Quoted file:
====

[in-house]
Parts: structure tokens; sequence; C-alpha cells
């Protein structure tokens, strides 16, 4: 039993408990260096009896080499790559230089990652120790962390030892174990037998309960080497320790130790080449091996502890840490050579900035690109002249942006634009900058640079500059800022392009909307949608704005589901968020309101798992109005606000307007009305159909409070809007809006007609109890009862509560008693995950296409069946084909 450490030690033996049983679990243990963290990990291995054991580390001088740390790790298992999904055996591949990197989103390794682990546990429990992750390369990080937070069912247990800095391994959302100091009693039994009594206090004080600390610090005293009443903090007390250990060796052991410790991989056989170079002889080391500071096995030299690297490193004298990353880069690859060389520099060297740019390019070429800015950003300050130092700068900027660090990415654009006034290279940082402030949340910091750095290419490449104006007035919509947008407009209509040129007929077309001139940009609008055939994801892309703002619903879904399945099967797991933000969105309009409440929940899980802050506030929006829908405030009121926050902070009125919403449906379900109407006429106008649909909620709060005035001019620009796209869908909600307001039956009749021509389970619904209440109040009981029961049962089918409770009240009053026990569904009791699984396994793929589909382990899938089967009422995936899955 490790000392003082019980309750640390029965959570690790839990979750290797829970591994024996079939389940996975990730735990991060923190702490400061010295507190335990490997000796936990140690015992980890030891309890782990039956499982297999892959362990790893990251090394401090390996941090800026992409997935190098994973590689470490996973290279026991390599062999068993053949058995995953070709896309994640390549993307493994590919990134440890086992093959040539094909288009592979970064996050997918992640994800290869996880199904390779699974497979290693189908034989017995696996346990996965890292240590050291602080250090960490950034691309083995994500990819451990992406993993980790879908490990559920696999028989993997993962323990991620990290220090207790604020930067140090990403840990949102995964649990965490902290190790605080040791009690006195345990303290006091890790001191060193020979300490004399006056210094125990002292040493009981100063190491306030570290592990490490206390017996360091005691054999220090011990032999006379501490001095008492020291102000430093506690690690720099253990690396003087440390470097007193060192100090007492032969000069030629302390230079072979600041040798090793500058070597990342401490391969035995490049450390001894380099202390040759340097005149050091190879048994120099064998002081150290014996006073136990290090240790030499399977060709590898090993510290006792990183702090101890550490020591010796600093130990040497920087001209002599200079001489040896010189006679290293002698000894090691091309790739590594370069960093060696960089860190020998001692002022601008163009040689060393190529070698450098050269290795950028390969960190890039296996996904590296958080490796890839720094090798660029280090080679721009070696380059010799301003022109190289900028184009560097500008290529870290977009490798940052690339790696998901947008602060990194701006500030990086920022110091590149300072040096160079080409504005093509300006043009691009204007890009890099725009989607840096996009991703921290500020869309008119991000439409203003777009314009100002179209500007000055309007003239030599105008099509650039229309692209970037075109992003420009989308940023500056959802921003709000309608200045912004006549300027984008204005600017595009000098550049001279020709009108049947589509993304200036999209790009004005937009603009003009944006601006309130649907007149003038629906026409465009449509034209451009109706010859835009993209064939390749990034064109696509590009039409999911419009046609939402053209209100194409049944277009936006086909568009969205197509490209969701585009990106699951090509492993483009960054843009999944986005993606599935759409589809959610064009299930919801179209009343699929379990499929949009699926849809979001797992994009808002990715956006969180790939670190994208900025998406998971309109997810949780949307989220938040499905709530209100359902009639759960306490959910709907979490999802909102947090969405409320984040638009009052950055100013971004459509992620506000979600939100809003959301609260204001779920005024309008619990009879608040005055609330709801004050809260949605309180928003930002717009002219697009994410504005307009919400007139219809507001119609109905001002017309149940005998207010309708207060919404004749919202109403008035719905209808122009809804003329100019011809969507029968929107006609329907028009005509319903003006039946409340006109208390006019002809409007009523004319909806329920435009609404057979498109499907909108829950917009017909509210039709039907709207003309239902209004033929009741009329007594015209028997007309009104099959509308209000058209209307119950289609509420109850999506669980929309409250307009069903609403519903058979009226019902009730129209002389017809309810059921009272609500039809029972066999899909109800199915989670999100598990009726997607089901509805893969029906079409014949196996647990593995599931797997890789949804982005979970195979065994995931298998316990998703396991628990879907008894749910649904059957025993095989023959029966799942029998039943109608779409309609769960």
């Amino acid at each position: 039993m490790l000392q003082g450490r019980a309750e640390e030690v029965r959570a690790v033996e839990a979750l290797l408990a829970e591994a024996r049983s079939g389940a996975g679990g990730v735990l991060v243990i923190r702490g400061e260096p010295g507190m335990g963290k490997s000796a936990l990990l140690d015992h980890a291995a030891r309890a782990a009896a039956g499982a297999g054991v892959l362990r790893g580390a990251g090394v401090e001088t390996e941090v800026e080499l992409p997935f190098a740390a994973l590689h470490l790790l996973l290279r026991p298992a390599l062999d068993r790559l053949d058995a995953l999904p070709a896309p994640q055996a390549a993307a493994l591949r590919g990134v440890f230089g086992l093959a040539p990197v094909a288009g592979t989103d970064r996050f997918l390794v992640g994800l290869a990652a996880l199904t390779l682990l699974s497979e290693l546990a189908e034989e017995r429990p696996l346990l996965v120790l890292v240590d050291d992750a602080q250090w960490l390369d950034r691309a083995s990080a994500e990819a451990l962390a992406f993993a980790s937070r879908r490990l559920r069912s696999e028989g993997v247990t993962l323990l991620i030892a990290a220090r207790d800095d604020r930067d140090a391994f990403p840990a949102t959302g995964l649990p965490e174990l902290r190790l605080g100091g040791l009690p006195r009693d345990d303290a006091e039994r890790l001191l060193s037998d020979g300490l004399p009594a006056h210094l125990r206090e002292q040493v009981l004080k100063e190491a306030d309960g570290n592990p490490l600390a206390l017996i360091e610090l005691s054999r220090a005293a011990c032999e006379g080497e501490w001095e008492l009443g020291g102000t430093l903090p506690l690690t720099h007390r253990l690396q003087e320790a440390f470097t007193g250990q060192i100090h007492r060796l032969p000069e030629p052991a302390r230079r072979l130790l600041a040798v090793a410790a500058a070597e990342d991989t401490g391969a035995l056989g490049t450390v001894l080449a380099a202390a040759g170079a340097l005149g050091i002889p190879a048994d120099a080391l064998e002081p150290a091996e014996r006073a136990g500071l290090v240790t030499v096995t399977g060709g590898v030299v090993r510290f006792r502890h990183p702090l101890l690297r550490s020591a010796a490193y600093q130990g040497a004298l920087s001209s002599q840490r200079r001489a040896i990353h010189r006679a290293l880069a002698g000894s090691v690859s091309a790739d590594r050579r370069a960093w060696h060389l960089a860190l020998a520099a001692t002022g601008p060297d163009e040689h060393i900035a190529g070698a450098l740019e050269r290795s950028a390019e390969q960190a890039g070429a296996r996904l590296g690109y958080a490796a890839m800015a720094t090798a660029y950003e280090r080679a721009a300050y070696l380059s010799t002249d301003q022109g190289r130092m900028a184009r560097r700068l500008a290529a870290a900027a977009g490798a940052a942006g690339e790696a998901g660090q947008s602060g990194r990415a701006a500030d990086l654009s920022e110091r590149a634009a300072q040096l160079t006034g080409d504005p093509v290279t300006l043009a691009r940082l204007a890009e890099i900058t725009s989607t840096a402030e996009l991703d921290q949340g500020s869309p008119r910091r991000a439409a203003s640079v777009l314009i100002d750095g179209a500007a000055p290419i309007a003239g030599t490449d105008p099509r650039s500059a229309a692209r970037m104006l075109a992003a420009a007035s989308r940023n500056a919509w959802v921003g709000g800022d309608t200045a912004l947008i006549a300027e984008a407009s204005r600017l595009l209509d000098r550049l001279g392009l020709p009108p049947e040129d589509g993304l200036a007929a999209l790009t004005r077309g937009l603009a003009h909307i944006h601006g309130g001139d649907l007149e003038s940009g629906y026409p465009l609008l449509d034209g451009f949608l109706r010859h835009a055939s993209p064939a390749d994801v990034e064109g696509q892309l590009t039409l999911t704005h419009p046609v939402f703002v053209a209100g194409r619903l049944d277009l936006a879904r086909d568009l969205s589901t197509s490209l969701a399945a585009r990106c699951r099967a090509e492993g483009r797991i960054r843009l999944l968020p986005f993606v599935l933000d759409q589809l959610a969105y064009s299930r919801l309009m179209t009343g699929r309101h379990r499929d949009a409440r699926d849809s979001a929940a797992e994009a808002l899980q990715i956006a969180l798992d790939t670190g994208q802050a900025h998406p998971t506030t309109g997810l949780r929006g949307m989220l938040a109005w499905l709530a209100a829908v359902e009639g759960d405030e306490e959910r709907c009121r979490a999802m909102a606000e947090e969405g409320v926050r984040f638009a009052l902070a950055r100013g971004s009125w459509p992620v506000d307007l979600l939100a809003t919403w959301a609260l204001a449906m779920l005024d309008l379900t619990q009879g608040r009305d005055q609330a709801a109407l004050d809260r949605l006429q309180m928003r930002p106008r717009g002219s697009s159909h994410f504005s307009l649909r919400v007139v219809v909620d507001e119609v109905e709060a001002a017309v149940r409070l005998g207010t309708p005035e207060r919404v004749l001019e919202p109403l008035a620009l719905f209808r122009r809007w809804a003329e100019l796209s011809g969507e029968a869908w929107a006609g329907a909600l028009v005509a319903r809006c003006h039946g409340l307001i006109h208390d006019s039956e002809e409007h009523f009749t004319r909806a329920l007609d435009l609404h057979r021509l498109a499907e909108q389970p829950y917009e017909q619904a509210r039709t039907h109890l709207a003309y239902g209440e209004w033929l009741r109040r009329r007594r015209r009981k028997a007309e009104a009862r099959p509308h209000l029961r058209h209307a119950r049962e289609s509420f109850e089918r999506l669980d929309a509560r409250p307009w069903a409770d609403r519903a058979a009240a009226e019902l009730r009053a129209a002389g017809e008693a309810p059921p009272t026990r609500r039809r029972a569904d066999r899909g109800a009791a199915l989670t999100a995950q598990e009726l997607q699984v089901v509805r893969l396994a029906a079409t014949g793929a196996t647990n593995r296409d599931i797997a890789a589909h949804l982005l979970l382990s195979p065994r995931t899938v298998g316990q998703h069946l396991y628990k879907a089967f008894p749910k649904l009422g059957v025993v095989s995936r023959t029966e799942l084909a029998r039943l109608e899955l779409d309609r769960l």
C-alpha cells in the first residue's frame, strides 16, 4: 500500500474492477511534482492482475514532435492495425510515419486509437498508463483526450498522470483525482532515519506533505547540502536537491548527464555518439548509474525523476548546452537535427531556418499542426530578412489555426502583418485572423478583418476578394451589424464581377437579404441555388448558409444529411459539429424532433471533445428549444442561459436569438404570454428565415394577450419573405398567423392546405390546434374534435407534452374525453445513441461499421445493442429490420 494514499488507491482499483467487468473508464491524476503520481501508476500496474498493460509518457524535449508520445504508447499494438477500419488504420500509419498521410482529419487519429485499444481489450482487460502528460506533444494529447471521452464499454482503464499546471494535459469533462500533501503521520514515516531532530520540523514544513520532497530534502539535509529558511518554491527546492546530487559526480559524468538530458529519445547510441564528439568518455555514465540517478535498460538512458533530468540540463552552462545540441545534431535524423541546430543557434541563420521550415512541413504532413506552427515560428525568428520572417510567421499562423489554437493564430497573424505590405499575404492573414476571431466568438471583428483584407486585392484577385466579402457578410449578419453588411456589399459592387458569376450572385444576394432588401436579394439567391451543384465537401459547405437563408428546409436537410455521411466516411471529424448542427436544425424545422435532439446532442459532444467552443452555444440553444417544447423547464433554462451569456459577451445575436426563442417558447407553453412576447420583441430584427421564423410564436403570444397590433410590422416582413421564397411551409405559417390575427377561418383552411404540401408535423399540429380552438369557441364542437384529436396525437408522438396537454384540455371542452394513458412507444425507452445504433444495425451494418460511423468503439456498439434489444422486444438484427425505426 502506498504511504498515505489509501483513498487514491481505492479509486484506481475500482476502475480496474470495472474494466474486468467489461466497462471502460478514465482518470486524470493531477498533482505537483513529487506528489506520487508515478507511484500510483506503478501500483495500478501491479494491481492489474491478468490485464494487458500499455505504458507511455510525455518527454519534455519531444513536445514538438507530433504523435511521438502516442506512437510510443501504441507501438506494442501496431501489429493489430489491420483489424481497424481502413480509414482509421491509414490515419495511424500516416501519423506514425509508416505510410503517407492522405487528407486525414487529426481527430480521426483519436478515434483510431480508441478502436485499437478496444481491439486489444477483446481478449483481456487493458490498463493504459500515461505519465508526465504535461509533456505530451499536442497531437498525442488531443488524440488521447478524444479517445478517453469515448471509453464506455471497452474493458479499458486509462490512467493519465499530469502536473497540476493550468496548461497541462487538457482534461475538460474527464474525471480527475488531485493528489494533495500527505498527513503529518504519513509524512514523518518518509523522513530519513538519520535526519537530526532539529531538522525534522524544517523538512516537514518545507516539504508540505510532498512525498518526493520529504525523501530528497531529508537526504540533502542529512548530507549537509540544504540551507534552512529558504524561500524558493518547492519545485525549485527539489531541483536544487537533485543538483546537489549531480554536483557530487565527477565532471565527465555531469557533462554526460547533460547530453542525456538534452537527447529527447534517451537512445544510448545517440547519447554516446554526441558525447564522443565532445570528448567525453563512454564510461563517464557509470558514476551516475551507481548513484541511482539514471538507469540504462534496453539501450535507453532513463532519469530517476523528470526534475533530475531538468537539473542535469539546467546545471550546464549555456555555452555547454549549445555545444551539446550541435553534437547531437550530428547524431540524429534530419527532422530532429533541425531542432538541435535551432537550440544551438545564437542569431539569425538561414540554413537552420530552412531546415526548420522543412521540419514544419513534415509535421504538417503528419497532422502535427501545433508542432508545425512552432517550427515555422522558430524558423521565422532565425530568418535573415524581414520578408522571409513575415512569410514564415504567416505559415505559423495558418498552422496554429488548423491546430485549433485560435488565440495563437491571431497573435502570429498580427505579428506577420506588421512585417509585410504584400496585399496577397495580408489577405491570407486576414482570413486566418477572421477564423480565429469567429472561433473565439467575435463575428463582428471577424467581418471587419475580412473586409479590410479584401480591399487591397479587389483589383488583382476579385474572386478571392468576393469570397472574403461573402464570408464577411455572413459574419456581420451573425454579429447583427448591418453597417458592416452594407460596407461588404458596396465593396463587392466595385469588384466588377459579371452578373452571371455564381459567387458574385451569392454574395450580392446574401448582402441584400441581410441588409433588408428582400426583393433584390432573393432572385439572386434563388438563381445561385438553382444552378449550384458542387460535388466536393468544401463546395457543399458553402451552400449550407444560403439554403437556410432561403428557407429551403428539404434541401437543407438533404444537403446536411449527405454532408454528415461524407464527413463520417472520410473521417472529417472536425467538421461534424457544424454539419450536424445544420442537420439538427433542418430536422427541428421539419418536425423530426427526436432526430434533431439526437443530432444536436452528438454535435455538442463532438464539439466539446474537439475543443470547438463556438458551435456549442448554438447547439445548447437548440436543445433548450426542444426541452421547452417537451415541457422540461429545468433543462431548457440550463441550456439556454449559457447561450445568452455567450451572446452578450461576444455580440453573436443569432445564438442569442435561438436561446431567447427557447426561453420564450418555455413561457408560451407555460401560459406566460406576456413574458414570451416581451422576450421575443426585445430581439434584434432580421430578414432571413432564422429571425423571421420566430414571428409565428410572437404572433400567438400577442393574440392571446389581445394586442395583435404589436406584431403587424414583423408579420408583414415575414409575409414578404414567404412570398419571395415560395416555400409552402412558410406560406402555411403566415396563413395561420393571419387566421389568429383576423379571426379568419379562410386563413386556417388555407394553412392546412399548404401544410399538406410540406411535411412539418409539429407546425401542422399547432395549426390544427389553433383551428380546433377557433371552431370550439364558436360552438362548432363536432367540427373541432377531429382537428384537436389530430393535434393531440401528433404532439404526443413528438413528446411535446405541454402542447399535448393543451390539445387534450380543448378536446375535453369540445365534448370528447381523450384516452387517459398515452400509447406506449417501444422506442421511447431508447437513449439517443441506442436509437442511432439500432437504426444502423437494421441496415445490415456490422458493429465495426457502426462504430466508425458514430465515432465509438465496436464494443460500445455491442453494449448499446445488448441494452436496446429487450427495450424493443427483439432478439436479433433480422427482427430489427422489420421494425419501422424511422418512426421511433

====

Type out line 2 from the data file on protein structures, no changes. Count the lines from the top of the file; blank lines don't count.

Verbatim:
Parts: structure tokens; sequence; C-alpha cells